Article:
Hello everyone! I’m still on my traveling mission, perpetually intrigued by languages and visiting countries that intertwine many of them into their political fabric. Did you know that there are countries in Africa which speak more than ten national languages?! Amazing! I decided to hop over to this continent and work my way up, traveling south to north. The most southern African country is South Africa, which has eleven national languages. I couldn’t wait to get started!
Many of these languages I don’t have the pleasure of practicing very often and I do like to keep my abilities sharp. South Africa’s languages are as diverse as their political past, including: Afrikaans, English, Zulu, Xhosa, Southern Sotho, Tswana, Northern Sotho, Venda, Tsonga, Swati, and Ndebele.
To best understand this diverse nation, I decided to ask the people for their understanding of how all these languages came to live under one national flag.
First, I wanted to start with Afrikaans. The first time I spoke Afrikaans with a South African, I quickly realized it was a hybrid of Dutch from the 17th century. How fascinating! For those of you living in English speaking countries, imagine traveling to a country that speaks a version of English you only encounter while watching movies set in Shakespearean settings. About 95% of Afrikaans is derived from the Dutch language.
In recent years, there has been a great deal of conflict in South Africa brought about by the younger generation, born after the end of apartheid. These younger black groups have taken to protest the reality of their “equal” rights and have taken to the streets in front of government buildings and on university campuses.
I headed to a large university in Cape Town to ask for the country’s history by students and teachers. First thing I noticed was a site on campus where a statue seemed to have once been. I asked a student sitting nearby it if he knew what had happened.
“Yes, they took it away. A couple of years ago now,” he said. “It was a British Colonist named Cecil Rhodes.” When I asked him to help me better understand the history of South Africa he gave me a brief early history summary.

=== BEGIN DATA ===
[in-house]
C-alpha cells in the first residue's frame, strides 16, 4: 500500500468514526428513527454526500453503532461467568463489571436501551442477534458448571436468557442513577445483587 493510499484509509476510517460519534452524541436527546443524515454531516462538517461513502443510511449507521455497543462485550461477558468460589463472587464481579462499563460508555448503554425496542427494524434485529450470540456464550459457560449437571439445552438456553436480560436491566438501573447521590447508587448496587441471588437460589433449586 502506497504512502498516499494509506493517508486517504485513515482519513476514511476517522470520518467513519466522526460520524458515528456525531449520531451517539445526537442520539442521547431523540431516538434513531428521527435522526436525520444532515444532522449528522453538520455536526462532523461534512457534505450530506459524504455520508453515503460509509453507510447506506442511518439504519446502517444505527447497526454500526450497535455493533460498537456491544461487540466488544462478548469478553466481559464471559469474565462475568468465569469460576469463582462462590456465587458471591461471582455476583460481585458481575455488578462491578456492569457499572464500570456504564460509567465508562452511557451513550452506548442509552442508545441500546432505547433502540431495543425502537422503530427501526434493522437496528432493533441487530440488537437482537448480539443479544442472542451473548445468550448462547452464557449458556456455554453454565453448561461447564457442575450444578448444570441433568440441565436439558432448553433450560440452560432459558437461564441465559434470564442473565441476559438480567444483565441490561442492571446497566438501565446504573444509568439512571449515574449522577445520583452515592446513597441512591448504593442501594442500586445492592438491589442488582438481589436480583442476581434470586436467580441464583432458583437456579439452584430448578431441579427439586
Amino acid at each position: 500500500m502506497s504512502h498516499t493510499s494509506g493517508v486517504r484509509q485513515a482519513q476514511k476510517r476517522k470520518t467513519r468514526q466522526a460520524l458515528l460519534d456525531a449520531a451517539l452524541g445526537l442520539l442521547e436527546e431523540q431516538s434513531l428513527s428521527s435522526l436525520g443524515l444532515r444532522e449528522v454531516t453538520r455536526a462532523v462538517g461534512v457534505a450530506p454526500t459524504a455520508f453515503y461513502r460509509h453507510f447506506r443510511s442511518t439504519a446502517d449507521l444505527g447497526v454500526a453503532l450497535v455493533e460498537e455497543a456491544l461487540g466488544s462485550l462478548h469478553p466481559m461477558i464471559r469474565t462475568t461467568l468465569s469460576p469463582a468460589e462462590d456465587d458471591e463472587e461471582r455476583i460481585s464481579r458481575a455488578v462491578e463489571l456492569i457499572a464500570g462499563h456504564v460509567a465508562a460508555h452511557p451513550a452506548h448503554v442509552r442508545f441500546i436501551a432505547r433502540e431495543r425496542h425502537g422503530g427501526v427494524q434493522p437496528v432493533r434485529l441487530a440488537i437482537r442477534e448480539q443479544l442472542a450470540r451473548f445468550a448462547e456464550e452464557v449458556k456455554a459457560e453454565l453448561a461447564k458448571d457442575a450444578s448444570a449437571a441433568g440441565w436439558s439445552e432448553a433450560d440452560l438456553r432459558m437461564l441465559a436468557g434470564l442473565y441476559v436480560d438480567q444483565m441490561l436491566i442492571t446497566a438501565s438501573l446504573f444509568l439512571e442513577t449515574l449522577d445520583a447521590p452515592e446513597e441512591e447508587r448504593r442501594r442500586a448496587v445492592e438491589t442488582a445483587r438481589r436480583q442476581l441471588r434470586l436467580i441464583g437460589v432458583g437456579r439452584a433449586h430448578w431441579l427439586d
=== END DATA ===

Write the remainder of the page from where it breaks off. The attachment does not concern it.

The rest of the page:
Up until the late 1400’s, the population was largely African tribes. The first Europeans to touch down upon South Africa were the Portuguese, followed by the Dutch who went on to found the Cape Colony.
About a hundred and fifty years later the British decided to seize the Cape Colony, only to return it to the Dutch a few years later. However, the Dutch were tired of the British invasion and so they embarked on the Great Trek, during which they journeyed further inland, founding new territories.
Meanwhile, the Zulu people also had had enough and rose up to fight off the wave of new European invaders. The British continued toward their goal of taking over the southern tip of Africa.
The Portuguese Natal separated from the Cape Colony, only to be annexed, along with the Zulu and the Dutch, into the British’s empire by the mid 1800s. A war started against the British, which resolved peacefully until gold came onto the scene. A gold rush broke out and many came to seek their fortune. This resulted in another war with the British, which resulted in more back and forth power shuttling until the British prevailed and South Africa was united into a country in 1910.
“And this explains why South Africa is still a commonwealth country, and why Afrikaans is a version of Dutch,” I said, taking in all this new information. The student nodded solemnly, “A long history with other countries trying to take us over and well, here we are today.”
I thanked the student and continued on my way, heading this time to Johannesburg. Although the largest of South Africa’s cities, and perhaps one of the most important during the apartheid struggle, it is not one of South Africa’s three capitals.
It is however, home to South Africa’s Constitutional Court. This reflects the history lesson I just learned when the student told me about South African existing as different independent colonies before, which eventually all became British. As I walked through the streets of Johannesburg my ears immediately picked up Nguni and Sotho languages.
I also noticed most people seemed to easily be able to switch between multiple languages here. I hopped over to try some local Kota, a type of sandwich, and ask what language the men selling it spoke at home.
“And why is it South Africa has so many languages here? Besides the European influence, were there many tribes?” The man replied, “Ahh yes, but we are also a nation of many peoples. Because of gold and diamonds, many people from all over came to live and work in South Africa. The more the news spread of riches being here, the more people came.
Of course, the black migrant workers received much less than the whites, and most everything was owned by men like Cecil Rhodes. This kind of thing continued on until apartheid, you know.” “Ahhh,” I said suddenly understanding. “I was just on a campus where the students had the Cecil Rhodes statue removed!” The man nodded, “Yes, there are many people with different ideas here about who is in charge, or who should be.”
The rest of my time in South Africa consisted of meeting amazing and yes, very diverse groups, along beautiful beaches, surfing big waves, growing and sampling wines, or cooking delicious local cuisine. Despite their tumultuous politics, South Africa is filled with many types of people who all have a great deal of culture and smiles to share. I’m excited to be heading further north into this giant continent and I’m happy to tell you all about who I meet, which languages I find, and all the interesting stuff that happens! Until next time, “sien jou later!”